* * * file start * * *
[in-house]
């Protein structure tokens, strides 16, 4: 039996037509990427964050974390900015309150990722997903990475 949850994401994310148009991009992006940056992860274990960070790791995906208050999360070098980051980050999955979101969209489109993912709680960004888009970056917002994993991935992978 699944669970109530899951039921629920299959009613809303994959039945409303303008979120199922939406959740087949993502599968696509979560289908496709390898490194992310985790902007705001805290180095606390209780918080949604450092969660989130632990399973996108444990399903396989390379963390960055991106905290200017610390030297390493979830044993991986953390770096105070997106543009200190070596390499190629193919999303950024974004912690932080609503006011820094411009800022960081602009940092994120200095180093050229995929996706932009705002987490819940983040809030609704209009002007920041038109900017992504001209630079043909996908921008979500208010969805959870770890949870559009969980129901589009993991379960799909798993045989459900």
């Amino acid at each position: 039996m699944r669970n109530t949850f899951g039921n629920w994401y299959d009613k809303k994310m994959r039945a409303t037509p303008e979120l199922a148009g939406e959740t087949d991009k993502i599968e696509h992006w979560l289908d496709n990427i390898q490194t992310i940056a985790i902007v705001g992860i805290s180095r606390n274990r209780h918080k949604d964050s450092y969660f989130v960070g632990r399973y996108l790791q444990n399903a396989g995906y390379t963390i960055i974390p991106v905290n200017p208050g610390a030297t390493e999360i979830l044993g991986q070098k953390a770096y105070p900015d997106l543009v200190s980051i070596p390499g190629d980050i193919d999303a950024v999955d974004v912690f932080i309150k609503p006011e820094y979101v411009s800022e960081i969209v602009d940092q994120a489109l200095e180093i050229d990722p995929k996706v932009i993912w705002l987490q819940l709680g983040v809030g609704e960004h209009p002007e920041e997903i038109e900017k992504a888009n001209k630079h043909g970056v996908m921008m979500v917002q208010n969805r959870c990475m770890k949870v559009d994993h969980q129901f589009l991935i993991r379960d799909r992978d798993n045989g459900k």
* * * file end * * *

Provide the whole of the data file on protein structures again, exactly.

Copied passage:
[in-house]
């Protein structure tokens, strides 16, 4: 039996037509990427964050974390900015309150990722997903990475 949850994401994310148009991009992006940056992860274990960070790791995906208050999360070098980051980050999955979101969209489109993912709680960004888009970056917002994993991935992978 699944669970109530899951039921629920299959009613809303994959039945409303303008979120199922939406959740087949993502599968696509979560289908496709390898490194992310985790902007705001805290180095606390209780918080949604450092969660989130632990399973996108444990399903396989390379963390960055991106905290200017610390030297390493979830044993991986953390770096105070997106543009200190070596390499190629193919999303950024974004912690932080609503006011820094411009800022960081602009940092994120200095180093050229995929996706932009705002987490819940983040809030609704209009002007920041038109900017992504001209630079043909996908921008979500208010969805959870770890949870559009969980129901589009993991379960799909798993045989459900």
């Amino acid at each position: 039996m699944r669970n109530t949850f899951g039921n629920w994401y299959d009613k809303k994310m994959r039945a409303t037509p303008e979120l199922a148009g939406e959740t087949d991009k993502i599968e696509h992006w979560l289908d496709n990427i390898q490194t992310i940056a985790i902007v705001g992860i805290s180095r606390n274990r209780h918080k949604d964050s450092y969660f989130v960070g632990r399973y996108l790791q444990n399903a396989g995906y390379t963390i960055i974390p991106v905290n200017p208050g610390a030297t390493e999360i979830l044993g991986q070098k953390a770096y105070p900015d997106l543009v200190s980051i070596p390499g190629d980050i193919d999303a950024v999955d974004v912690f932080i309150k609503p006011e820094y979101v411009s800022e960081i969209v602009d940092q994120a489109l200095e180093i050229d990722p995929k996706v932009i993912w705002l987490q819940l709680g983040v809030g609704e960004h209009p002007e920041e997903i038109e900017k992504a888009n001209k630079h043909g970056v996908m921008m979500v917002q208010n969805r959870c990475m770890k949870v559009d994993h969980q129901f589009l991935i993991r379960d799909r992978d798993n045989g459900k």